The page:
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Is There an Openness Kuznets Curve?

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  • Stephen Dobson
  • Carlyn Ramlogan

Abstract

One of the key features of research on income inequality is the search for a Kuznets curve. Two curvilinear relationships in particular have been documented in the literature: one between inequality and income and the other between inequality and environmental factors. More recently, inequality and its link to trade liberalisation has received a good deal of attention, not least because it is among the major controversies provoked by the globalisation process. The outcomes for developing countries of greater openness do not fit neatly with the predictions of standard trade theory. Given this, it is natural to ask whether the relationship between trade openness and inequality may be better understood in terms of the Kuznets hypothesis. To this end, the study tests the Kuznets hypothesis in the context of trade liberalisation using data for Latin America. The evidence is new and is consistent with the Kuznets hypothesis: inequality increases with trade openness until a critical level of openness is reached after which inequality begins to fall. The curvilinear relationship between openness and inequality suggests that Latin American countries should continue with trade liberalisation measures but also introduce redistribution policies to ease the (initial) adverse consequences of liberalisation. Copyright 2009 Blackwell Publishing Ltd.

Suggested Citation

  • Stephen Dobson & Carlyn Ramlogan, 2009. "Is There an Openness Kuznets Curve?," Kyklos, Wiley Blackwell, vol. 62(2), pages 226-238, April.
  • Handle: RePEc:bla:kyklos:v:62:y:2009:i:2:p:226-238
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    References listed on IDEAS

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    1. Jorge Saba Arbache & Andy Dickerson & Francis Green, 2004. "Trade Liberalisation and Wages in Developing Countries," Economic Journal, Royal Economic Society, vol. 114(493), pages 73-96, February.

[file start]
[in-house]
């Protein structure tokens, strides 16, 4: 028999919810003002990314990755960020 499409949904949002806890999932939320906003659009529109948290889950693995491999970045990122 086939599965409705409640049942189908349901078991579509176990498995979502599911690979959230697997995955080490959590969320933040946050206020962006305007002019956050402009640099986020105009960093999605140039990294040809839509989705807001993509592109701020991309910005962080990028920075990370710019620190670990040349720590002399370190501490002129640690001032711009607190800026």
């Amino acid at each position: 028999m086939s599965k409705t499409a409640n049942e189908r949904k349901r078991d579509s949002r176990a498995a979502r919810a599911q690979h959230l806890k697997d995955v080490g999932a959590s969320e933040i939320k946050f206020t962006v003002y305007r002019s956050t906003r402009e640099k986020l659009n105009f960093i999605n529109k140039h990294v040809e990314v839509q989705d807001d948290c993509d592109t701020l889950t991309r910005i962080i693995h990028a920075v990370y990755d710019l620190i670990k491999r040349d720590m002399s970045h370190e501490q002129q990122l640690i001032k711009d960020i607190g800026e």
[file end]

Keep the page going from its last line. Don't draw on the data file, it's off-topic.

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    8. Gordon H. Hanson & Ann Harrison, 1999. "Trade Liberalization and Wage Inequality in Mexico," ILR Review, Cornell University, ILR School, vol. 52(2), pages 271-288, January.
    9. Shafik, Nemat, 1994. "Economic Development and Environmental Quality: An Econometric Analysis," Oxford Economic Papers, Oxford University Press, vol. 46(0), pages 757-773, Supplemen.
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    Cited by:

    1. Tobias F. Rötheli, 2011. "The Kuznets curve: determinants of its shape and the role of finance," Studies in Economics and Finance, Emerald Group Publishing, vol. 28(2), pages 149-159, June.
    2. Gimet, Céline & Lagoarde-Segot, Thomas, 2011. "A closer look at financial development and income distribution," Journal of Banking & Finance, Elsevier, vol. 35(7), pages 1698-1713, July.
    3. Paweenawat, Sasiwimon Warunsiri & McNown, Robert, 2014. "The determinants of income inequality in Thailand: A synthetic cohort analysis," Journal of Asian Economics, Elsevier, vol. 31, pages 10-21.
    4. Jalil, Abdul, 2012. "Modeling income inequality and openness in the framework of Kuznets curve: New evidence from China," Economic Modelling, Elsevier, vol. 29(2), pages 309-315.
    5. Atici, Cemal, 2012. "Carbon emissions, trade liberalization, and the Japan–ASEAN interaction: A group-wise examination," Journal of the Japanese and International Economies, Elsevier, vol. 26(1), pages 167-178.
    6. Bukhari, Mahnoor & Munir, Kashif, 2016. "Impact of Globalization on Income Inequality in Selected Asian Countries," MPRA Paper 74248, University Library of Munich, Germany.
    7. repec:spr:jknowl:v:8:y:2017:i:4:d:10.1007_s13132-016-0431-3 is not listed on IDEAS

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